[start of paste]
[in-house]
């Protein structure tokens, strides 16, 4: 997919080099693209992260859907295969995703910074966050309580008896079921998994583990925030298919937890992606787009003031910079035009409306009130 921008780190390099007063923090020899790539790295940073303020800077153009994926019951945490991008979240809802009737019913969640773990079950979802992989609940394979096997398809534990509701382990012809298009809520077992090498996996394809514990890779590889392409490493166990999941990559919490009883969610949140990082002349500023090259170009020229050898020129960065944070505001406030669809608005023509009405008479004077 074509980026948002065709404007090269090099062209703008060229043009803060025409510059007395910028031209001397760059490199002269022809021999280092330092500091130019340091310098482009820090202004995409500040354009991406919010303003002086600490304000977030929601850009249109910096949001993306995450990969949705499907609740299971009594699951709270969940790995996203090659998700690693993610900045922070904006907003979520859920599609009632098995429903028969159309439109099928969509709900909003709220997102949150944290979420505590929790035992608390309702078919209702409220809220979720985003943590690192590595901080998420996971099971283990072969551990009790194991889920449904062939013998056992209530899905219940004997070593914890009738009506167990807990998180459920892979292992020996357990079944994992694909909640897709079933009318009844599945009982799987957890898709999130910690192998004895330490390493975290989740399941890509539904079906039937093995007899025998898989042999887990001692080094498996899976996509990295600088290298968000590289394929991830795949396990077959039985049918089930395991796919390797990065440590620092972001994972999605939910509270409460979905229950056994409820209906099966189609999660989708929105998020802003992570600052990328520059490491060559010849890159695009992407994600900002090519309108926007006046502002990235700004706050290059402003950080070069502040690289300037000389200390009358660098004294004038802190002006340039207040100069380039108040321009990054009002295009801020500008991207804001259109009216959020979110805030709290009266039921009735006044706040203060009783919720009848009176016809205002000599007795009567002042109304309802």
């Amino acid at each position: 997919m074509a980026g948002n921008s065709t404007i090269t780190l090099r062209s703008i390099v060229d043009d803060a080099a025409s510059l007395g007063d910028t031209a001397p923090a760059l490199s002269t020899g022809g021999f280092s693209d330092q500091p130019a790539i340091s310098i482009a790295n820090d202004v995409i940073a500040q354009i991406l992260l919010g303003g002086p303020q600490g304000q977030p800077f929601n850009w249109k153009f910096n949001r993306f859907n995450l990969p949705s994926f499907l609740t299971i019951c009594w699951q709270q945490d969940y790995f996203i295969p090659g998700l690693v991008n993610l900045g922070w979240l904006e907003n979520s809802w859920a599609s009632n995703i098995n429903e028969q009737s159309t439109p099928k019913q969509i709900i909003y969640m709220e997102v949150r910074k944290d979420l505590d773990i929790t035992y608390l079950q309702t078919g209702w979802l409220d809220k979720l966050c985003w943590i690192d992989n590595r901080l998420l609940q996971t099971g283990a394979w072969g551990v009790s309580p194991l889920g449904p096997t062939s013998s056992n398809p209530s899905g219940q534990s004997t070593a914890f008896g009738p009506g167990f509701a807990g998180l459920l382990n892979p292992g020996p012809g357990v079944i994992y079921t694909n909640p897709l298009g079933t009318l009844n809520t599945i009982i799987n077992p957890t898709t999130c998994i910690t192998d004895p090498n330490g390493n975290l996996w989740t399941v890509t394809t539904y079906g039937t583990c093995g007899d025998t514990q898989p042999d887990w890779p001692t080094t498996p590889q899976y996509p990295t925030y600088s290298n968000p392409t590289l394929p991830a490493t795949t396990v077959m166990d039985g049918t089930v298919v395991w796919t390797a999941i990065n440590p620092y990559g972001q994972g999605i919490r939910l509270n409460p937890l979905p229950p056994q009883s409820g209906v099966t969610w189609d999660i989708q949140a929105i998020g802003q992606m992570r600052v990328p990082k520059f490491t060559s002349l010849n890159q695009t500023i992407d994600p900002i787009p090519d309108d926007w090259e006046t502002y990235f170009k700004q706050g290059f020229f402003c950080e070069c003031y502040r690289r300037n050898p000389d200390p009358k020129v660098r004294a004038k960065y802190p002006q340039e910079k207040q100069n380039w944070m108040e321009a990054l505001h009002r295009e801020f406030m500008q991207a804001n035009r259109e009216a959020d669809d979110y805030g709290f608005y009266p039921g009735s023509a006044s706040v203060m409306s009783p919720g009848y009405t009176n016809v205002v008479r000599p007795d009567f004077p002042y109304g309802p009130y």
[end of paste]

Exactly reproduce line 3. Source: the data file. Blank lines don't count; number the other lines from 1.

């Amino acid at each position: 997919m074509a980026g948002n921008s065709t404007i090269t780190l090099r062209s703008i390099v060229d043009d803060a080099a025409s510059l007395g007063d910028t031209a001397p923090a760059l490199s002269t020899g022809g021999f280092s693209d330092q500091p130019a790539i340091s310098i482009a790295n820090d202004v995409i940073a500040q354009i991406l992260l919010g303003g002086p303020q600490g304000q977030p800077f929601n850009w249109k153009f910096n949001r993306f859907n995450l990969p949705s994926f499907l609740t299971i019951c009594w699951q709270q945490d969940y790995f996203i295969p090659g998700l690693v991008n993610l900045g922070w979240l904006e907003n979520s809802w859920a599609s009632n995703i098995n429903e028969q009737s159309t439109p099928k019913q969509i709900i909003y969640m709220e997102v949150r910074k944290d979420l505590d773990i929790t035992y608390l079950q309702t078919g209702w979802l409220d809220k979720l966050c985003w943590i690192d992989n590595r901080l998420l609940q996971t099971g283990a394979w072969g551990v009790s309580p194991l889920g449904p096997t062939s013998s056992n398809p209530s899905g219940q534990s004997t070593a914890f008896g009738p009506g167990f509701a807990g998180l459920l382990n892979p292992g020996p012809g357990v079944i994992y079921t694909n909640p897709l298009g079933t009318l009844n809520t599945i009982i799987n077992p957890t898709t999130c998994i910690t192998d004895p090498n330490g390493n975290l996996w989740t399941v890509t394809t539904y079906g039937t583990c093995g007899d025998t514990q898989p042999d887990w890779p001692t080094t498996p590889q899976y996509p990295t925030y600088s290298n968000p392409t590289l394929p991830a490493t795949t396990v077959m166990d039985g049918t089930v298919v395991w796919t390797a999941i990065n440590p620092y990559g972001q994972g999605i919490r939910l509270n409460p937890l979905p229950p056994q009883s409820g209906v099966t969610w189609d999660i989708q949140a929105i998020g802003q992606m992570r600052v990328p990082k520059f490491t060559s002349l010849n890159q695009t500023i992407d994600p900002i787009p090519d309108d926007w090259e006046t502002y990235f170009k700004q706050g290059f020229f402003c950080e070069c003031y502040r690289r300037n050898p000389d200390p009358k020129v660098r004294a004038k960065y802190p002006q340039e910079k207040q100069n380039w944070m108040e321009a990054l505001h009002r295009e801020f406030m500008q991207a804001n035009r259109e009216a959020d669809d979110y805030g709290f608005y009266p039921g009735s023509a006044s706040v203060m409306s009783p919720g009848y009405t009176n016809v205002v008479r000599p007795d009567f004077p002042y109304g309802p009130y």